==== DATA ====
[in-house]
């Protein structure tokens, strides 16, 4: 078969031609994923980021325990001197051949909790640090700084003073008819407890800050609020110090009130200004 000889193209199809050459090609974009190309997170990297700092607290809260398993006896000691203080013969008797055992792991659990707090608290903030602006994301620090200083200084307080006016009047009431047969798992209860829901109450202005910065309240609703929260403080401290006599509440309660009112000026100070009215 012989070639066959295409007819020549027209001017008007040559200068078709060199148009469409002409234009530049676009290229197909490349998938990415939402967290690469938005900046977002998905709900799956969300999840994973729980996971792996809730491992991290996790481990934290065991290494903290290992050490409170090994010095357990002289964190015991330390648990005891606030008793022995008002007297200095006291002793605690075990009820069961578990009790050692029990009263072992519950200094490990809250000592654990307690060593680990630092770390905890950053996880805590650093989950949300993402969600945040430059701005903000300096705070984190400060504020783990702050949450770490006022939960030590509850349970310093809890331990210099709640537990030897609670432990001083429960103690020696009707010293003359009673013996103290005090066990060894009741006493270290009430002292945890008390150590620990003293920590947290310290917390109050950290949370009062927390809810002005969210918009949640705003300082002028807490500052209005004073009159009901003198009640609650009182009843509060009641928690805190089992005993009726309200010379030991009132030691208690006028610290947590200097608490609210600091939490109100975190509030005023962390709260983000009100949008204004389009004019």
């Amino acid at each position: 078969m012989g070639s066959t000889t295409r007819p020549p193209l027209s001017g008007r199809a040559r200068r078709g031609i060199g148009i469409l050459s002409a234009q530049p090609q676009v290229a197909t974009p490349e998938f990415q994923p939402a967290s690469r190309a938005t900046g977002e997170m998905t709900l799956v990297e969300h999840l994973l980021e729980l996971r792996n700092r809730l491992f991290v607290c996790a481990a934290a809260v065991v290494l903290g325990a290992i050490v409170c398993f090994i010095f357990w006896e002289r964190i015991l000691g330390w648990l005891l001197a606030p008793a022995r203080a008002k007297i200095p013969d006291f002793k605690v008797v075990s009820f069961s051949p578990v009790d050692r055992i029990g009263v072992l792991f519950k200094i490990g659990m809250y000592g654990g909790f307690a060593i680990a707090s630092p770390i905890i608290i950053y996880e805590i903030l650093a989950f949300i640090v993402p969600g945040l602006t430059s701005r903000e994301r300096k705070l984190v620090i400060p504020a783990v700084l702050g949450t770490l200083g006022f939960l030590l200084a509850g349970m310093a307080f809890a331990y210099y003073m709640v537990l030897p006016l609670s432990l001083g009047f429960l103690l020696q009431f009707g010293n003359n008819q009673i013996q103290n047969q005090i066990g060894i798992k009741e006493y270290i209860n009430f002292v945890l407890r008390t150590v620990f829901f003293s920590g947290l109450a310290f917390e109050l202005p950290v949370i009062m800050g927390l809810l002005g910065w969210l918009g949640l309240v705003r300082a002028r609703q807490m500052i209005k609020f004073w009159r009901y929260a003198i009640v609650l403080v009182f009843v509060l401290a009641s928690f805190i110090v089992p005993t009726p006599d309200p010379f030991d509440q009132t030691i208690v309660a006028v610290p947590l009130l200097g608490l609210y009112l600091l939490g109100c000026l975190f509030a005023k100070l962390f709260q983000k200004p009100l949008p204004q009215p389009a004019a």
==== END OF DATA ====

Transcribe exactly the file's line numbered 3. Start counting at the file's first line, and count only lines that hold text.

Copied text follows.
């Amino acid at each position: 078969m012989g070639s066959t000889t295409r007819p020549p193209l027209s001017g008007r199809a040559r200068r078709g031609i060199g148009i469409l050459s002409a234009q530049p090609q676009v290229a197909t974009p490349e998938f990415q994923p939402a967290s690469r190309a938005t900046g977002e997170m998905t709900l799956v990297e969300h999840l994973l980021e729980l996971r792996n700092r809730l491992f991290v607290c996790a481990a934290a809260v065991v290494l903290g325990a290992i050490v409170c398993f090994i010095f357990w006896e002289r964190i015991l000691g330390w648990l005891l001197a606030p008793a022995r203080a008002k007297i200095p013969d006291f002793k605690v008797v075990s009820f069961s051949p578990v009790d050692r055992i029990g009263v072992l792991f519950k200094i490990g659990m809250y000592g654990g909790f307690a060593i680990a707090s630092p770390i905890i608290i950053y996880e805590i903030l650093a989950f949300i640090v993402p969600g945040l602006t430059s701005r903000e994301r300096k705070l984190v620090i400060p504020a783990v700084l702050g949450t770490l200083g006022f939960l030590l200084a509850g349970m310093a307080f809890a331990y210099y003073m709640v537990l030897p006016l609670s432990l001083g009047f429960l103690l020696q009431f009707g010293n003359n008819q009673i013996q103290n047969q005090i066990g060894i798992k009741e006493y270290i209860n009430f002292v945890l407890r008390t150590v620990f829901f003293s920590g947290l109450a310290f917390e109050l202005p950290v949370i009062m800050g927390l809810l002005g910065w969210l918009g949640l309240v705003r300082a002028r609703q807490m500052i209005k609020f004073w009159r009901y929260a003198i009640v609650l403080v009182f009843v509060l401290a009641s928690f805190i110090v089992p005993t009726p006599d309200p010379f030991d509440q009132t030691i208690v309660a006028v610290p947590l009130l200097g608490l609210y009112l600091l939490g109100c000026l975190f509030a005023k100070l962390f709260q983000k200004p009100l949008p204004q009215p389009a004019a």